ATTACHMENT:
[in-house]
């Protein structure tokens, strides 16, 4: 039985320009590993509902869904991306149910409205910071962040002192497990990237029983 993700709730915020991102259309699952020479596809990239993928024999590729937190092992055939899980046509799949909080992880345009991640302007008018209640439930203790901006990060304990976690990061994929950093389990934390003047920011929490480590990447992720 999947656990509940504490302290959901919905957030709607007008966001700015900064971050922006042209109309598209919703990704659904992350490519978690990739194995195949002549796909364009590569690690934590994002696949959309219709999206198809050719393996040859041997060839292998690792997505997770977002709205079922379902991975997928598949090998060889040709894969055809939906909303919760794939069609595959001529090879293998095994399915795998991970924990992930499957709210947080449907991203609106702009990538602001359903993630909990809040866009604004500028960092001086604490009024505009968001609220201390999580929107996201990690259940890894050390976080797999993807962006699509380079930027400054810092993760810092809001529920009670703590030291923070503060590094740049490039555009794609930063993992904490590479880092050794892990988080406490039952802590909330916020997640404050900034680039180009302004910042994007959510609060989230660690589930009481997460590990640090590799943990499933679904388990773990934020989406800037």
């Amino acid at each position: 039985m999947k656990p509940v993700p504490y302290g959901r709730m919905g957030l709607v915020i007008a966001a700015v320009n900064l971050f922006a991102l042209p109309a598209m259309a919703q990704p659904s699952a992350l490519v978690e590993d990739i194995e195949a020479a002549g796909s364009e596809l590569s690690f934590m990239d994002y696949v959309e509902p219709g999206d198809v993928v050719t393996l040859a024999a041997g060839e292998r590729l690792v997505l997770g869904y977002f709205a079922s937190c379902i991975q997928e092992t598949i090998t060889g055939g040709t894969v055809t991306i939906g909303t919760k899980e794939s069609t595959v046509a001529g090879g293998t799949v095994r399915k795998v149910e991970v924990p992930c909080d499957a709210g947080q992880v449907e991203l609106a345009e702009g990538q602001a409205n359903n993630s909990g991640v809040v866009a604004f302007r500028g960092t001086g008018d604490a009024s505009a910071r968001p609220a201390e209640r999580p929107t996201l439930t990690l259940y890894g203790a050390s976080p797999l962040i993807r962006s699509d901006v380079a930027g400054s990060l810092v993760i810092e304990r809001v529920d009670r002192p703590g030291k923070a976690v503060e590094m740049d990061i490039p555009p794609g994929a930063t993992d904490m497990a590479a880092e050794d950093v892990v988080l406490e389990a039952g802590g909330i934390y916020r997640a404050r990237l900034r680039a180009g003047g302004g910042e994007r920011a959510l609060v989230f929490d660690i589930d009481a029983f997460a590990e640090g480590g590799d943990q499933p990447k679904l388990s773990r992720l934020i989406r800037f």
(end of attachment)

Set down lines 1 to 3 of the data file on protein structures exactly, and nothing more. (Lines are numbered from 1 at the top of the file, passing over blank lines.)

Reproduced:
[in-house]
């Protein structure tokens, strides 16, 4: 039985320009590993509902869904991306149910409205910071962040002192497990990237029983 993700709730915020991102259309699952020479596809990239993928024999590729937190092992055939899980046509799949909080992880345009991640302007008018209640439930203790901006990060304990976690990061994929950093389990934390003047920011929490480590990447992720 999947656990509940504490302290959901919905957030709607007008966001700015900064971050922006042209109309598209919703990704659904992350490519978690990739194995195949002549796909364009590569690690934590994002696949959309219709999206198809050719393996040859041997060839292998690792997505997770977002709205079922379902991975997928598949090998060889040709894969055809939906909303919760794939069609595959001529090879293998095994399915795998991970924990992930499957709210947080449907991203609106702009990538602001359903993630909990809040866009604004500028960092001086604490009024505009968001609220201390999580929107996201990690259940890894050390976080797999993807962006699509380079930027400054810092993760810092809001529920009670703590030291923070503060590094740049490039555009794609930063993992904490590479880092050794892990988080406490039952802590909330916020997640404050900034680039180009302004910042994007959510609060989230660690589930009481997460590990640090590799943990499933679904388990773990934020989406800037």
């Amino acid at each position: 039985m999947k656990p509940v993700p504490y302290g959901r709730m919905g957030l709607v915020i007008a966001a700015v320009n900064l971050f922006a991102l042209p109309a598209m259309a919703q990704p659904s699952a992350l490519v978690e590993d990739i194995e195949a020479a002549g796909s364009e596809l590569s690690f934590m990239d994002y696949v959309e509902p219709g999206d198809v993928v050719t393996l040859a024999a041997g060839e292998r590729l690792v997505l997770g869904y977002f709205a079922s937190c379902i991975q997928e092992t598949i090998t060889g055939g040709t894969v055809t991306i939906g909303t919760k899980e794939s069609t595959v046509a001529g090879g293998t799949v095994r399915k795998v149910e991970v924990p992930c909080d499957a709210g947080q992880v449907e991203l609106a345009e702009g990538q602001a409205n359903n993630s909990g991640v809040v866009a604004f302007r500028g960092t001086g008018d604490a009024s505009a910071r968001p609220a201390e209640r999580p929107t996201l439930t990690l259940y890894g203790a050390s976080p797999l962040i993807r962006s699509d901006v380079a930027g400054s990060l810092v993760i810092e304990r809001v529920d009670r002192p703590g030291k923070a976690v503060e590094m740049d990061i490039p555009p794609g994929a930063t993992d904490m497990a590479a880092e050794d950093v892990v988080l406490e389990a039952g802590g909330i934390y916020r997640a404050r990237l900034r680039a180009g003047g302004g910042e994007r920011a959510l609060v989230f929490d660690i589930d009481a029983f997460a590990e640090g480590g590799d943990q499933p990447k679904l388990s773990r992720l934020i989406r800037f």